The Humor and Life, in Particular Web site
author:  Margie Culbertson

February/March, 2004 Humor Writing Contest winner
Best Short Humor!


A First Foray into Plant Dyeing


Mary Catherine Johnson

There is something innately absurd in the sight of a gray–haired woman swishing through unkempt vegetation alongside the highway, snipping fronds of ragweed and stuffing them into a blue plastic Wal–Mart bag. Traffic slows. Passengers gawk. Drivers court disaster by directing their gaze toward the plumpish figure reaping a bountiful harvest of ragweedis allergicus.

To all this, I remain serenely oblivious. I continue collecting the key ingredient for a concoction reputed to impart a deep golden hue to natural wool—in this instance, two four–ounce skeins of wool yarn. Once dyed, the yarn is to be transformed by my nimble fingers into a hand–crocheted muffler for my younger son, who was smitten by the intense color labeled "ragweed" in a display of plant–dyed wool exhibited at a local college.

His faith in my ability to overcome minor obstacles is boundless. Never mind that although I am lamentably familiar with the concept of "plants dying," the subtle alteration of the phrase to "plant–dyeing" ushers in a realm of gruesome possibilities. Furthermore, my total output of crochet–work, at this point, consists of half an afghan. (Yes, half! And therein lies a story, not to be recounted here.) So, I toddled off to the public library, where I perused "many a quaint and curious volume of forgotten lore" as well as a few up–to–date tomes expounding the intricacies of plant–dyeing.

The first step, I found, is to "mordant" the wool—soak it in a substance which will discourage the dye color from fading. A mordant favored in earlier times was a natural, ammonia–rich yellow liquid euphemistically referred to as "chamber lye." Not for the fastidious. Think about it.

From mordants more acceptable today, I chose alum and cream of tartar. Following recipe directions, I dissolved the powders and added them to two gallons of water in the lower section of my enamel roaster. ("Roaster" was not specified, but "enamel" was. The only other enamel vessel I possess is a coffee pot, which seemed inadequate for the purpose.)

I pre–wet the wool, added it to the water in the roaster, and simmered it for an hour. After it cooled, I hung it over the clothesline to dry, and went foraging for the proper plant . . . which brings us to the point where I arrive home with bulging bag, ready to begin the Great Experiment!

I cut the weed into roaster–size lengths, add it to fresh water in the roaster, and simmer the mixture for an hour. Odiferous steam rises from the pan and permeates the atmosphere. I fancy I hear the scurrying of tiny feet as small critters (who, I suspect, share my domicile) vacate the premises posthaste!

The fragrance does not diminish as the ragweed soaks overnight. When I spy the mailman sauntering up the walk next morning, I open my door and the odor wafts outside. The mailman's face turns an interesting shade of puce as he thrusts my mail into my hand and departs precipitously. Obviously, he's too polite to ask "What's cooking?"

After straining the ragweed from the reeking tincture, I wet the wool, immerse it in the dye, and simmer the two together—thus facilitating the emanation of additional noxious fumes. Truly, the procedure of plant–dyeing calls for remarkable olfactory fortitude!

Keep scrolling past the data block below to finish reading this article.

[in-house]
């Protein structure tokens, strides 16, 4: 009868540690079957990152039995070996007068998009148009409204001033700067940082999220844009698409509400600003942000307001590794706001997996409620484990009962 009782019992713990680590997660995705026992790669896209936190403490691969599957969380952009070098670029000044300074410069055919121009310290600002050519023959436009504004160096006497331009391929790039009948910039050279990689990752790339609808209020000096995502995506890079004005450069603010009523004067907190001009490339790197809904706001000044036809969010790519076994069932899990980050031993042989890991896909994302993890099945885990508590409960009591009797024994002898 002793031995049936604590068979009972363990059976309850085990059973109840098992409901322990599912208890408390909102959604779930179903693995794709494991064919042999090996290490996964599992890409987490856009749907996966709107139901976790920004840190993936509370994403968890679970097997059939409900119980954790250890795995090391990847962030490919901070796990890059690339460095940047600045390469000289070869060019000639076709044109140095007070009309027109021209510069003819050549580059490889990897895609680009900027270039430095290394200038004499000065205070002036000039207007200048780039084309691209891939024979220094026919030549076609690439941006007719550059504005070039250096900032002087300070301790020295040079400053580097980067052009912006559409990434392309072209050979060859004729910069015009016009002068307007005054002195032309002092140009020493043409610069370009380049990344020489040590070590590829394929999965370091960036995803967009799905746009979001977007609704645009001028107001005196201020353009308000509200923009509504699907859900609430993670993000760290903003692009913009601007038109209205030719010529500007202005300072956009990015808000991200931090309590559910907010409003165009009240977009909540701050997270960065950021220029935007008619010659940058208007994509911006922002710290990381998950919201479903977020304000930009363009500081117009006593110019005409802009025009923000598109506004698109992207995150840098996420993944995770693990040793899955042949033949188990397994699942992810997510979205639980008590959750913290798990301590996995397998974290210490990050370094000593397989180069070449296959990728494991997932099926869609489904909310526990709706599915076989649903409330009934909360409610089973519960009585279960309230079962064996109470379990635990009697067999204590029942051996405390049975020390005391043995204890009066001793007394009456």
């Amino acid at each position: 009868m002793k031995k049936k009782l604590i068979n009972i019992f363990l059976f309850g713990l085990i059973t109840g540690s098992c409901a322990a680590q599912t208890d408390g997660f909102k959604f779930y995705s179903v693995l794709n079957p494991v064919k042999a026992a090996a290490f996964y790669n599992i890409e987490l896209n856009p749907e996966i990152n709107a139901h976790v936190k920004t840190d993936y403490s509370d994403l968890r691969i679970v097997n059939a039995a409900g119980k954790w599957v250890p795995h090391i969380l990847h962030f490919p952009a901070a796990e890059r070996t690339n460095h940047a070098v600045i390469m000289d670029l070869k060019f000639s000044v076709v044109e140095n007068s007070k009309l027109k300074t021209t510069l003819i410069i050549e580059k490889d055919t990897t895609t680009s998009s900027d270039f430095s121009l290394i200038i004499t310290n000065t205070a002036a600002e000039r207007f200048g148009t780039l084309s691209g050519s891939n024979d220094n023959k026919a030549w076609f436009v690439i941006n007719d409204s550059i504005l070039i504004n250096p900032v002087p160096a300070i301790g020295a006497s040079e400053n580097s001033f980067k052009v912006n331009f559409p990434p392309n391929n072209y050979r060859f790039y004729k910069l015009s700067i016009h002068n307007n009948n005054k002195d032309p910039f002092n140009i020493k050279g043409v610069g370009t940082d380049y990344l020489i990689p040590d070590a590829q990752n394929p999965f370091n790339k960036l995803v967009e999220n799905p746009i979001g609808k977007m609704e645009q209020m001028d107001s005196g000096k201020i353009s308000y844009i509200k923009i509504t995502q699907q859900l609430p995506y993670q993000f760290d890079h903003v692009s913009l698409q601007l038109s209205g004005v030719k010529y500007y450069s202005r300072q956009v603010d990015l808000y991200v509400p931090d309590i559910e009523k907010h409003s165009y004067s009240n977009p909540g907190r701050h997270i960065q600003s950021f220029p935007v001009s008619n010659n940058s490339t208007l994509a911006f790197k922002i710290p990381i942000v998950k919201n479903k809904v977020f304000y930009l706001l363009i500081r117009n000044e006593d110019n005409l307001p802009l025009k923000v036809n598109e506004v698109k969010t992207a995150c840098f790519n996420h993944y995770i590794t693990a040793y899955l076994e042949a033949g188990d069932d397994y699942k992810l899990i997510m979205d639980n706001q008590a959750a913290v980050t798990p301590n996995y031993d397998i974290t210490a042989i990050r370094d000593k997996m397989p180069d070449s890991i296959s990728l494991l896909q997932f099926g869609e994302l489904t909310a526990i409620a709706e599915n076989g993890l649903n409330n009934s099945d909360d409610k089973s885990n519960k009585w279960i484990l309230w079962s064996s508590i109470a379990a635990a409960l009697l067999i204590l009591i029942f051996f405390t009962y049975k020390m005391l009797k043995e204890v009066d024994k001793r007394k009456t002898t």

The wool soaks in the dye overnight. Next morning when I squeeze the dye from the wool and rinse it thoroughly—viola! The yarn is a glorious, deep golden color! The recipe says to dry it in the shade, so I festoon my black deck chairs with the bright yarn. They look quite jaunty. When dry, the yarn retains its vibrant hue and is delightfully odor–free!

With the aid of a "how to" booklet, I begin to crochet. Miraculously, I produce row after row of single crochet, double crochet, single crochet, double crochet . . . I sit up late, savoring the sensation of watching my creation grow.

On the third night, I finish the ends of the muffler with a luxurious fringe of my own design. It is, I state with all modesty, a stroke of genius. Not only does the fringe add class, it elegantly conceals the uneven end stitches! I am ecstatic.

The muffler (along with my son) moved to Texas, so I cannot spread it out and gloat over it as I was wont to do before it migrated, but I've been wondering . . . would sumac produce a scarlet dye? How could I get a nice lavender? Or robin's egg blue?

Maybe next summer . . .

©Mary Catherine Johnson

I was born in a little farmhouse near the meeting point of Missouri, Kansas, & Oklahoma. My first published essay, "Scotching the Snake," was about my mother's reaction to the serpentine population of that homesite. It appeared in The Ozarks Mountaineer several years ago.

Back about 1995, I sent some poems to the children's magazine, Ladybug. Shortly before mailing them, I realized I could enclose one more sheet of paper for the same postage—however, I had no more poems ready to send. Recalling that the magazine also publishes songs, I forthwith seated myself at the piano with paper & pencil & tried my hand at writing down a little song I'd made up for my younger son when he was a toddler. Four lines, & it took me all afternoon!!

Howsomever, my carefully crafted and undoubtedly superior (!) poems were all rejected, and the song was accepted. At present, ten of my songs have been published in Ladybug. The most recent is "Song for the World" in the May 2004 issue.

I have five offspring, nine grandchildren, and three great–grandchildren, & lead a very, very busy life. In my spare (?) time, I do storytelling for local schools, libraries, & organizations.


You can read more of Sharon's writings at her website. CLICK HERE.

© 1997–2004, Margie Culbertson
CULBERTSON and Associates

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